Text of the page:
Sometimes in madarin (particularly on the mainland) the tone of the second charactor in a phrase is dropped. For example, 姐姐 will follow this rule. You will get familiar with which tones you can drop and which ones you need to keep.

Either that or the audio is wrong lol.


"姓" and "兴" have the same tone as "xing" (The tone 4) There are some/most of the "pin yin" has the same tone, likewise for this example : "xing" (Tone 4) 幸 - xing (tone 4) too

The only difference is the meaning of the words 姓名 - Name

高兴 - Happy 兴趣 - Interest (Hobby)

Hope it helps ;)


I also learned kuai4le4 for happy when I took a Mandarin course many years ago. Any fluent speakers have comment on the nuance between the two?


高兴is used more to say that you are feeling happy, e.g. 我很高兴 (I'm very happy) whereas 快乐 is more for describing a person, e.g. 快乐的孩子 (A happy child). Both do translate to "happy" but are used differently. You'll get used to it eventually.


Doesnt hen mean very?


In a lot of cases, yes, hěn means very. However, in Mandarin, there isn't exactly a need for the word "is" in a Noun + Adjective unlike in English, which makes sentences like "Nǐ máng ma?" ("Are you busy?") acceptable. Instead, the structure in mandarin in sentences describing something falls under a Noun + the degree of the adjective + Adjective, such as "Tā bù gāo" ("He is not tall"). Now this is where it gets a little confusing, when you don't want to put a degree on the adjective, hěn is used as a link between noun and adjective, because the word "shì" is only used when linking a noun with a noun. It takes a little getting used to, but I hope I helped a bit.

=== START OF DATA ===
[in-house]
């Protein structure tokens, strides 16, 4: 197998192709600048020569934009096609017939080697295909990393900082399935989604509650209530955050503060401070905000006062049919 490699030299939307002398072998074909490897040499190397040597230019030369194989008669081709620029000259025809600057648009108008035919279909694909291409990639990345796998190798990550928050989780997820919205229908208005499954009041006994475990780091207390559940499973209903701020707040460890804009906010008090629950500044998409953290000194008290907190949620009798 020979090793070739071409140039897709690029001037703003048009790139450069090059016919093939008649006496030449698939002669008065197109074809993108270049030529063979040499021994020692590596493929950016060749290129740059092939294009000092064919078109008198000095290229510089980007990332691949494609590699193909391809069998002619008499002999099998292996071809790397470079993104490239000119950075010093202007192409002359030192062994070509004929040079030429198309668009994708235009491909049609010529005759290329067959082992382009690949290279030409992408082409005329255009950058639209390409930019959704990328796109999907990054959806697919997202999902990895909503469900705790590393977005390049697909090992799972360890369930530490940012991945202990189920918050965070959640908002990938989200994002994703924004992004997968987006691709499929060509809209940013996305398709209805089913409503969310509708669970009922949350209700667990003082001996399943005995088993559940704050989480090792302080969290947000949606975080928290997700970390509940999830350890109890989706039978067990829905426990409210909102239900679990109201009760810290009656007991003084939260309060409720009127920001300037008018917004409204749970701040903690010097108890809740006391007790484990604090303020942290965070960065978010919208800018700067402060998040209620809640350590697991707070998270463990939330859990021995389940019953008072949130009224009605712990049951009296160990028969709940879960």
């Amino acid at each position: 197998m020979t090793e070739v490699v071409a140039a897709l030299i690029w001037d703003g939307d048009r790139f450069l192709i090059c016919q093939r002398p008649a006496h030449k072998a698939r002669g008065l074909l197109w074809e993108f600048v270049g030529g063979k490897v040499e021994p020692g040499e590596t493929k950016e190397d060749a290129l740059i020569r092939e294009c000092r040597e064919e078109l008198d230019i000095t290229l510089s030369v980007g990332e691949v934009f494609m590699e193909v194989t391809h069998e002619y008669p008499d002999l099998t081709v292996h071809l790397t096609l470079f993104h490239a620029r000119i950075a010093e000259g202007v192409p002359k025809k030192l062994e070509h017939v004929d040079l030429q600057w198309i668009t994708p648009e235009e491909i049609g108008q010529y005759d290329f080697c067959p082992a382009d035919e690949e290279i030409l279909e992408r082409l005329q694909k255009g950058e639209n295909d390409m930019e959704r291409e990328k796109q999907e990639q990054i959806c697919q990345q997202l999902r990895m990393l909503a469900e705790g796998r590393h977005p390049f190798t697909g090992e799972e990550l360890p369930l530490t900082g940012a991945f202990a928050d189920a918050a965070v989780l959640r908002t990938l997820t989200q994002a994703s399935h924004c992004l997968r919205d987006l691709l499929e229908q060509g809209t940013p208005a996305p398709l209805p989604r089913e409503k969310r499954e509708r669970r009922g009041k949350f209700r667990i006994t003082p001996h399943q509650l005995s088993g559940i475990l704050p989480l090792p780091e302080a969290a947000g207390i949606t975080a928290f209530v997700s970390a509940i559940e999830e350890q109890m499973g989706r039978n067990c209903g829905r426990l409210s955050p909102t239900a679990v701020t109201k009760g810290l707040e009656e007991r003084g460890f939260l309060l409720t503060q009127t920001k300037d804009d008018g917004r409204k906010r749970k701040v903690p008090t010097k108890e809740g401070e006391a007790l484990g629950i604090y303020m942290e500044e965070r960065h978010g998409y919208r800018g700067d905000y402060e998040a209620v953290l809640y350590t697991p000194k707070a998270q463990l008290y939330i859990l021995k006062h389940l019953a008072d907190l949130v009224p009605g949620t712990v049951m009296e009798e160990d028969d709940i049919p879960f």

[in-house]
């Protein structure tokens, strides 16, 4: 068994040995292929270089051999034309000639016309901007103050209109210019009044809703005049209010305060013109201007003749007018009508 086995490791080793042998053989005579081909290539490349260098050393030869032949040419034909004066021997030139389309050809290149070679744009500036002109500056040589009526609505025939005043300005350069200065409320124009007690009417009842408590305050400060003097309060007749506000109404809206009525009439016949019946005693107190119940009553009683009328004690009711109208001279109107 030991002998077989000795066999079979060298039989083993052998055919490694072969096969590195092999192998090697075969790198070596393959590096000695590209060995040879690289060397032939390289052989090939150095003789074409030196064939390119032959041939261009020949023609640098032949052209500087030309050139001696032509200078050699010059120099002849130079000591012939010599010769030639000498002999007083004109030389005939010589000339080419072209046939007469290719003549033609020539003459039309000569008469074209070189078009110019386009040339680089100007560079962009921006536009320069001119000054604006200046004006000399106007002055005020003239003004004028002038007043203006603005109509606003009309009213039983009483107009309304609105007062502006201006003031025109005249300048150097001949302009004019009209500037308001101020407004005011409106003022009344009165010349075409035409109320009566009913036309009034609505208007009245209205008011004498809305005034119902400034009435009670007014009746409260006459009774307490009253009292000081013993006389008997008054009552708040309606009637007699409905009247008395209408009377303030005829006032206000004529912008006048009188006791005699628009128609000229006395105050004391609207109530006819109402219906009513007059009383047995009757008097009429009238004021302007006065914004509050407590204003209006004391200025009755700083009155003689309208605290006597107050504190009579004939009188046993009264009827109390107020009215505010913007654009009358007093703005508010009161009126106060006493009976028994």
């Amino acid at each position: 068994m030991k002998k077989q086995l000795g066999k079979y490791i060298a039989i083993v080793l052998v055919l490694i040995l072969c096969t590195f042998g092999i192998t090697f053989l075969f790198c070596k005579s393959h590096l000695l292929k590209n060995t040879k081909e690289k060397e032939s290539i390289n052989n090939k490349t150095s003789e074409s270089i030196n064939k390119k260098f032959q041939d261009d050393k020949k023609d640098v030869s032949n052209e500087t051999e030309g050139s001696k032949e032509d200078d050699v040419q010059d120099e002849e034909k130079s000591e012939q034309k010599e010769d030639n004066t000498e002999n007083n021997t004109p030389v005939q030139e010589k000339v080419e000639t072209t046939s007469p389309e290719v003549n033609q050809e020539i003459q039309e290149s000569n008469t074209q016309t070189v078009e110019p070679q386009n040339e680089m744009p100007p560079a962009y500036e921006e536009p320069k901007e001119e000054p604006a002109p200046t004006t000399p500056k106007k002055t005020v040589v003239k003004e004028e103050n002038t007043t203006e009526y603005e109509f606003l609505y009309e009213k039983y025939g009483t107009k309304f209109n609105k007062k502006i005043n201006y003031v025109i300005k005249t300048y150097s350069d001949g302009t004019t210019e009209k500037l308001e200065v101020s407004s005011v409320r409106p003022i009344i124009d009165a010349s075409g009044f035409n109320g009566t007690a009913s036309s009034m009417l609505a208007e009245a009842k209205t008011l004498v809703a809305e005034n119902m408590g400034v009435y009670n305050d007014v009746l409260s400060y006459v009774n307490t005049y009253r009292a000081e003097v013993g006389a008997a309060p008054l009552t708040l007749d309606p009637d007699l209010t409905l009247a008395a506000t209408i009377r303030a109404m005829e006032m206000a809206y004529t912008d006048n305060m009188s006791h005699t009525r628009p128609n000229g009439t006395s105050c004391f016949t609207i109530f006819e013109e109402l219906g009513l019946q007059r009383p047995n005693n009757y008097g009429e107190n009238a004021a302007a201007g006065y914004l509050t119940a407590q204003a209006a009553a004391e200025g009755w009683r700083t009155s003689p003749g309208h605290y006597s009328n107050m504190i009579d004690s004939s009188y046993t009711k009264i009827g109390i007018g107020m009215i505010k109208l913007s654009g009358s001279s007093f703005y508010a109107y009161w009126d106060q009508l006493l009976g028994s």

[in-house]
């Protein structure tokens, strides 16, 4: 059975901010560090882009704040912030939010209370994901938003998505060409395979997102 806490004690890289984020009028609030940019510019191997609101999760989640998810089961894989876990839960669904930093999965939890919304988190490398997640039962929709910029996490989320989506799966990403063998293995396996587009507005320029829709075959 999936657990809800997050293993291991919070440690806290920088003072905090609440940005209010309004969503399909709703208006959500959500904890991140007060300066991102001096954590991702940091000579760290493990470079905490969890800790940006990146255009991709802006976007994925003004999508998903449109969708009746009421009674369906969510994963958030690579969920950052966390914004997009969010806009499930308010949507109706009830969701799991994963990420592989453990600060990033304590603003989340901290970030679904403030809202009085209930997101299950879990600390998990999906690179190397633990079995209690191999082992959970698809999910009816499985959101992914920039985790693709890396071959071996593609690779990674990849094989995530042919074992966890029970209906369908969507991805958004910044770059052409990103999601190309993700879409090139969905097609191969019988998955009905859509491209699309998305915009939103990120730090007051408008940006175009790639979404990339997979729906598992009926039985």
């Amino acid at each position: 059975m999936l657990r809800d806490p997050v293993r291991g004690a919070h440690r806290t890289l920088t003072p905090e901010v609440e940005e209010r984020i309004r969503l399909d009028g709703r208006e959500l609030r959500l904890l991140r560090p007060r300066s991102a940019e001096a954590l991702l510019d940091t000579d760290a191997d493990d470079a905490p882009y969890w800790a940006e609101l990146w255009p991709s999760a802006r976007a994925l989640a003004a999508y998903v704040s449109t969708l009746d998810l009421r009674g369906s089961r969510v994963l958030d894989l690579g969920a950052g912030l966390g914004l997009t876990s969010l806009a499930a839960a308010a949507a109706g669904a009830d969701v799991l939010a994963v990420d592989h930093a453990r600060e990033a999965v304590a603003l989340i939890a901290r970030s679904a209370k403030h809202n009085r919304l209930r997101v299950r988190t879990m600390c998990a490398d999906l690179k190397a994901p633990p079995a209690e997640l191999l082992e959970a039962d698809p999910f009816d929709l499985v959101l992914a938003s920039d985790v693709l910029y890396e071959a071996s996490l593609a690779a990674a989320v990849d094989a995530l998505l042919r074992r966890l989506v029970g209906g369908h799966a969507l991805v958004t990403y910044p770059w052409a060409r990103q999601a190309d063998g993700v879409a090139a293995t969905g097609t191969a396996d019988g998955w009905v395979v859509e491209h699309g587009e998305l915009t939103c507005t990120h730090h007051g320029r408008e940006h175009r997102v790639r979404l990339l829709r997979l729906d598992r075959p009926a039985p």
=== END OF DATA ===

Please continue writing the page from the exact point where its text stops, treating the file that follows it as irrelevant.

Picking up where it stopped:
shi is used only for nouns? so for adjectives we use hen?


Why are there so many repeats of comments?


would wo hen hao also work ?


我很好 means "I am well/good". I don't believe it can mean "I am happy."(我很高兴。)

For example, One may be doing well or feeling well but may not be happy at the same time. I suppose context would determine the meaning of one's vocabulary despite whether or not those terms are used accurately.

It is like "ignorant" and "rude" 90% of North America(in my experience) misuse the word "ignorant" in place of "rude". Ironically, making them ignorant of the vocabulary they are using.


No, that means you are well


That's I'm OK, I'm fine, but not happy.


That will change the meaning to "I am good", which is the answer for question "ni hao ma?"


I don't have Chinese keyboard


When to use hen (i cant make the special e) and when to say shi?


For noun = noun use 是(shi4). Eg 我是加拿大人。For noun is some adjective use 很(hen3). Eg 我很高。


The correct simplified Mandarin for this is, according to Google, 我很开心 or Wǒ hěn kāixīn.

我很高兴 or Wǒ hěn gāoxìng. is actually "I am VERY happy". I think Duo Lingo have casued a great deal of confusion with this. They seem to get it a bit about face themselves, going between "pleased" and "nice" as the mood takes them.


Hi in every exercise you use "hen gaoxing" to say "happy" but gaoxing is supposed to be happy, "hen" means "very" so "hen gaoxing" would be "very happy". I just thought that maybe you should change this, unless I am wrong